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Sinking your teeth into the fluoride issue

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Column by Jim Flynn

Three score and six years ago the Public Health Service brought forth upon this nation a dental discovery dedicated to the proposition that all teeth should be treated equally.
Medical investigators had observed there was less tooth decay where water contained natural deposits of fluoride. The announced purpose of a national campaign to fluoridate drinking water was to make healthy teeth available to every citizen, especially young people.
The safety, effectiveness, and legality of adding fluoride to public water supplies gave birth to a passel of unlicensed medical experts who suggested such dosing might generate terrible outbreaks of glandular disorders, kidney failures, defective immune systems, cancers, allergies, bone deterioration, and stomach distresses, including bloat. After AIDS was discovered, it was added to the list. A few paranoid hysterics suggested fluoridation of water was a communist conspiracy.
Ignoring the naysayers and hysterics, in 1945 Grand Rapids, Michigan fluoridated its water and ignited a conflict which persisted for years and spawned a brigade of fluoride opponents.
The American Dental Association says fluoride has proven to be the most effective method of preventing tooth decay.
Until lately we assumed the fluoride controversy had long since gone to rest and that the accompanying hysterias had been quieted by availability of tranquility medications.
One recent morning, after we had scrubbed our upper and lower bridges and had swished with a fluoride rinse, we browsed the daily paper and discovered the Pinellas County commissioners had voted 4 to 3 to unflouridate their drinking water.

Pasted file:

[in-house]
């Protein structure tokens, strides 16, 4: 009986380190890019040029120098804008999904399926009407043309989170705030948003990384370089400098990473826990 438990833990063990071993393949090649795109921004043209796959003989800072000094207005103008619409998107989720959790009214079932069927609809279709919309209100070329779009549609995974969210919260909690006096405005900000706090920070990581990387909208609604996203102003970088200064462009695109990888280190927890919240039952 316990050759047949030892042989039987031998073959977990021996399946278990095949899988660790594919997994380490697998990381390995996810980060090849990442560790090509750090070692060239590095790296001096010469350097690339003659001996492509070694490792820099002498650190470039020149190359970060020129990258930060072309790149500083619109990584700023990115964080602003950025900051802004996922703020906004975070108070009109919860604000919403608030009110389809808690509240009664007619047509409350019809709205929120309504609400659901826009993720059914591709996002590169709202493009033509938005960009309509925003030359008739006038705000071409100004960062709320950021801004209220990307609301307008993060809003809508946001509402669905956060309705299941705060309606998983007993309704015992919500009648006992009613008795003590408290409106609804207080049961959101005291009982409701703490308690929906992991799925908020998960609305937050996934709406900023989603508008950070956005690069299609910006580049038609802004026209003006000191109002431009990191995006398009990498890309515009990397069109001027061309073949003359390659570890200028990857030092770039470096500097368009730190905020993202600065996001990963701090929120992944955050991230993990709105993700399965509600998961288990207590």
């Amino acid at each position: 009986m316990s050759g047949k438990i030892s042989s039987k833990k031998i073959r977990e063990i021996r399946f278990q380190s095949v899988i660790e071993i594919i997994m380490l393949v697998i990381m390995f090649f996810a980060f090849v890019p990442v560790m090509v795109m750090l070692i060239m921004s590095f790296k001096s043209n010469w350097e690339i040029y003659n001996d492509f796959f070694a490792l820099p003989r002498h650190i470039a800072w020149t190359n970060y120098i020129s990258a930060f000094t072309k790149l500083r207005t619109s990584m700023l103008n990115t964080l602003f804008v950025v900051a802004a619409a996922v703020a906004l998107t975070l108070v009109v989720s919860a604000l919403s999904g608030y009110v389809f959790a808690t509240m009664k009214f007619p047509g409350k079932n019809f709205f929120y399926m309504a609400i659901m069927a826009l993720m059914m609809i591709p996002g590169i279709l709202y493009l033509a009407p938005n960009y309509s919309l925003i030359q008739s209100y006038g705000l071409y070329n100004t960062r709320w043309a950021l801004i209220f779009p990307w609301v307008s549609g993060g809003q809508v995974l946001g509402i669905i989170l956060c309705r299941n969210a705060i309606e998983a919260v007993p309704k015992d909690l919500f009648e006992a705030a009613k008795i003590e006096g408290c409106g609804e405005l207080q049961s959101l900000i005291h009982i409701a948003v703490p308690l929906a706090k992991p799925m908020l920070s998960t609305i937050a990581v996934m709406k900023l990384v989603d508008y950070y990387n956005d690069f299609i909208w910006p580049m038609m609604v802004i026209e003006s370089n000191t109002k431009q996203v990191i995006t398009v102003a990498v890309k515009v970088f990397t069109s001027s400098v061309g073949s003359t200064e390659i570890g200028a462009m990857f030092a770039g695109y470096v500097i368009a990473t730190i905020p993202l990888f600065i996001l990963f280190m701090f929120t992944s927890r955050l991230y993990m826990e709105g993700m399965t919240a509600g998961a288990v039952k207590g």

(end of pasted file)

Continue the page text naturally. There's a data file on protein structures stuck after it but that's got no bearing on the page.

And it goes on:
Around 65 percent of Americans drink fluoridated water – many unknowingly. Their blissful consumption has now been disrupted by Pinellas County, and may have re-ignited a national controversy.
The Pinellas County vote isn’t all the fluoride news. In a follow-up article Associated Press reported the U.S. Department of Health and Human Service had changed their recommended level of fluoride in pubic water supplies, and the U.S. Environmental Protection Agency has undertaken a review of the maximum milligrams per liter. The nanny state is on full alert.
An opposition is also active. We were surprised to learn that a quiet but persistent anti-flouride movement exists under the banner “Flouride Action Network.”
In cases like this we’re inclined to look to our founders for guidance. George Washington would say: “If you had to spend a winter at Valley Forge eating nuts and half-cooked squirrels, you would vote for anything that might spare the next generation the pain and humiliation of uppers and lowers made of hippopotamus ivory on gold plates with springs.” Because of his prejudiced view on this issue, we have to ignore George’s opinion.
The other founders – Adams, Jefferson, Madison, and Monroe - would say: “Unless there’s something harmful in the water provided by Mother Nature, government has no authority to alter the liquid on which we depend for our survival and in which we bathe occasionally. Blessed are the founders for their constitutional wisdom.